Ean is understandably hurt and feels betrayed by Isabel’s choices. He has the choice of agreeing to be a victim of her actions, in which he can carry that banner around perpetually (which he does for a bit through the beginning of book four), or he can choose to rise above the things done to him, decide to find his own responsibility for what occurred and move past it. Which he also does do.

So who is emasculating Ean here? I’m sorry to be so blunt, but the true answer is: you are.


Well…now you know where I stand on these scenes. Hopefully this answers the question of “How could I have done this to these characters? There was no reason for it!” and the occasional accusation of, “It wasn’t even necessary, as Pelas was already committed to Tanis!”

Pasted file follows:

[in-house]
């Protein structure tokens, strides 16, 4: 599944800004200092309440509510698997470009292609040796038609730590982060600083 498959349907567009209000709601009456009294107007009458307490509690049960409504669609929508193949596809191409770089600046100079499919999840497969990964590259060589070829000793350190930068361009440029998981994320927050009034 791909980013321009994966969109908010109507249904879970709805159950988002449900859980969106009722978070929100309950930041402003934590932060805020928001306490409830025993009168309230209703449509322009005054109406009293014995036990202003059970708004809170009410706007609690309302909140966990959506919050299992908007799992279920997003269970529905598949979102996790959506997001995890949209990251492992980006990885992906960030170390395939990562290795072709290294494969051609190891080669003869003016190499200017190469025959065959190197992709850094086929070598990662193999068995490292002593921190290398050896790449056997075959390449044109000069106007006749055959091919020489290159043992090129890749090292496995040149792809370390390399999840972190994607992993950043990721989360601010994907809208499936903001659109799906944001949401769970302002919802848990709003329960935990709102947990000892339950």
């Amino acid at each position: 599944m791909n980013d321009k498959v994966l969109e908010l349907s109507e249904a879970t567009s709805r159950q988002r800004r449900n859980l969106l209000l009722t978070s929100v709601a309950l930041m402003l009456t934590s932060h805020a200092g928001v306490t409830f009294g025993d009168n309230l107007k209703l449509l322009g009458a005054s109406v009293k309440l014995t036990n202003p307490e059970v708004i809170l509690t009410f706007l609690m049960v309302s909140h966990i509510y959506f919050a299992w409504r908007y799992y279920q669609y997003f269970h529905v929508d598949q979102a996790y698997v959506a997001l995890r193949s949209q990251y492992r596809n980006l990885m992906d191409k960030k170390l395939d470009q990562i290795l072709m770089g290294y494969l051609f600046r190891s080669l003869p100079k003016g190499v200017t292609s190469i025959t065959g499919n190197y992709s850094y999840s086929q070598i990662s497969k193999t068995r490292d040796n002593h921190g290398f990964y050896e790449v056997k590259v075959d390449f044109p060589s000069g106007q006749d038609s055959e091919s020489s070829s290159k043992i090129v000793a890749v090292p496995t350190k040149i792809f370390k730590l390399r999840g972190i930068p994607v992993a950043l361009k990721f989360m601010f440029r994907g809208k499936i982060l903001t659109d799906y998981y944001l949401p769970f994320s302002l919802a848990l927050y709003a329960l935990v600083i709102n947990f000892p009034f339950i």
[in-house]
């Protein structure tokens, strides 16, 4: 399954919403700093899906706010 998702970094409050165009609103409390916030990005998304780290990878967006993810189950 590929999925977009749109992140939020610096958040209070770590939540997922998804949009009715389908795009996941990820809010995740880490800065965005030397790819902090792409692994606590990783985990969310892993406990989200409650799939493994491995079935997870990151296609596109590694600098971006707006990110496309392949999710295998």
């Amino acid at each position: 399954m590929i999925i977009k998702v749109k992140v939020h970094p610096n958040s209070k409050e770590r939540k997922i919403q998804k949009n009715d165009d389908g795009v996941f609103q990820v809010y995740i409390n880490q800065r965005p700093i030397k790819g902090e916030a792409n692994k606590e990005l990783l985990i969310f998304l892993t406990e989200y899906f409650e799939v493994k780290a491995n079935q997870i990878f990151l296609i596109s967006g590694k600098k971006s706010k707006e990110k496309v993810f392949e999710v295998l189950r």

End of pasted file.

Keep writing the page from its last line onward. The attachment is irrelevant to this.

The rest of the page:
Actually, there was great reason for these characters to face this conflict. Because I’m writing allegorical fantasy—philosophical fantasy, if you will—not just fluff fiction. Not that there is anything wrong with fluff fiction. I adore reading it, but it’s not what I write. And the opportunity to raise these questions and bring to light these kind of conflicts so they can be better inspected is critically important on a philosophical level.

Feel free to share your thoughts with me below, but please understand that I am not going to debate my decisions with you. I’ve made my choices and moved on through two more books. So have Ean and Isabel.

Please know also that I do read your responses. You’re not communicating into a vacuum as may be the case on other authors’ sites. Whatever you write to me, you’re saying to my face, about my life’s work. I’ve developed a tough shell, but for manners’ sake, please keep this in mind.

It’s my hope you’ll continue the series to better see how these characters come to terms with what happened, but if you decide to move on altogether, I understand.

Thank you again for reading this far.